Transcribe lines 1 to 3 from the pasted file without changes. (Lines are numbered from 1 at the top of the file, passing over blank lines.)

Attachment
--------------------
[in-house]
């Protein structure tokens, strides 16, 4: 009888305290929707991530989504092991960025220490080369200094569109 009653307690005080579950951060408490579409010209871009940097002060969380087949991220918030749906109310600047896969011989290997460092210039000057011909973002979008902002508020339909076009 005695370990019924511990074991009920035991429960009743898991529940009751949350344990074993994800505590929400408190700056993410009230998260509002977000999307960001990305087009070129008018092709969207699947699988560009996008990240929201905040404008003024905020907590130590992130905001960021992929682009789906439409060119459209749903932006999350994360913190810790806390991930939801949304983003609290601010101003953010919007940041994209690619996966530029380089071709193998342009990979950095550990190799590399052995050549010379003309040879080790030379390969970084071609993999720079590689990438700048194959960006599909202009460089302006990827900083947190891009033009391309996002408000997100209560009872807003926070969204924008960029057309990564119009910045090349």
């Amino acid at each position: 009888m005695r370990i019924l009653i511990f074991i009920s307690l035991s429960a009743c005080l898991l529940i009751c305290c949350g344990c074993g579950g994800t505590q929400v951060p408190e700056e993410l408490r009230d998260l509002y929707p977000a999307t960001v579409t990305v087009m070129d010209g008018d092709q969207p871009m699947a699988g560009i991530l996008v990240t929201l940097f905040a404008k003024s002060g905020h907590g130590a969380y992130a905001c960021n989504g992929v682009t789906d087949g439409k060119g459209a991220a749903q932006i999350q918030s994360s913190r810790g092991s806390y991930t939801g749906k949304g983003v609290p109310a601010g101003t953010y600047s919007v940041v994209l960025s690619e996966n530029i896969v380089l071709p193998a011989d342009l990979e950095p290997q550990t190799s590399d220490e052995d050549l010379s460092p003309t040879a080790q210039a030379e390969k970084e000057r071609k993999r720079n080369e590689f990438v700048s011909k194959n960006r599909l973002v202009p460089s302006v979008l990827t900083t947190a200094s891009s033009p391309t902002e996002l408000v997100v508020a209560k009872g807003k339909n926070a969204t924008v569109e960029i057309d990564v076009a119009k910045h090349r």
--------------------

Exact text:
[in-house]
């Protein structure tokens, strides 16, 4: 009888305290929707991530989504092991960025220490080369200094569109 009653307690005080579950951060408490579409010209871009940097002060969380087949991220918030749906109310600047896969011989290997460092210039000057011909973002979008902002508020339909076009 005695370990019924511990074991009920035991429960009743898991529940009751949350344990074993994800505590929400408190700056993410009230998260509002977000999307960001990305087009070129008018092709969207699947699988560009996008990240929201905040404008003024905020907590130590992130905001960021992929682009789906439409060119459209749903932006999350994360913190810790806390991930939801949304983003609290601010101003953010919007940041994209690619996966530029380089071709193998342009990979950095550990190799590399052995050549010379003309040879080790030379390969970084071609993999720079590689990438700048194959960006599909202009460089302006990827900083947190891009033009391309996002408000997100209560009872807003926070969204924008960029057309990564119009910045090349």
């Amino acid at each position: 009888m005695r370990i019924l009653i511990f074991i009920s307690l035991s429960a009743c005080l898991l529940i009751c305290c949350g344990c074993g579950g994800t505590q929400v951060p408190e700056e993410l408490r009230d998260l509002y929707p977000a999307t960001v579409t990305v087009m070129d010209g008018d092709q969207p871009m699947a699988g560009i991530l996008v990240t929201l940097f905040a404008k003024s002060g905020h907590g130590a969380y992130a905001c960021n989504g992929v682009t789906d087949g439409k060119g459209a991220a749903q932006i999350q918030s994360s913190r810790g092991s806390y991930t939801g749906k949304g983003v609290p109310a601010g101003t953010y600047s919007v940041v994209l960025s690619e996966n530029i896969v380089l071709p193998a011989d342009l990979e950095p290997q550990t190799s590399d220490e052995d050549l010379s460092p003309t040879a080790q210039a030379e390969k970084e000057r071609k993999r720079n080369e590689f990438v700048s011909k194959n960006r599909l973002v202009p460089s302006v979008l990827t900083t947190a200094s891009s033009p391309t902002e996002l408000v997100v508020a209560k009872g807003k339909n926070a969204t924008v569109e960029i057309d990564v076009a119009k910045h090349r």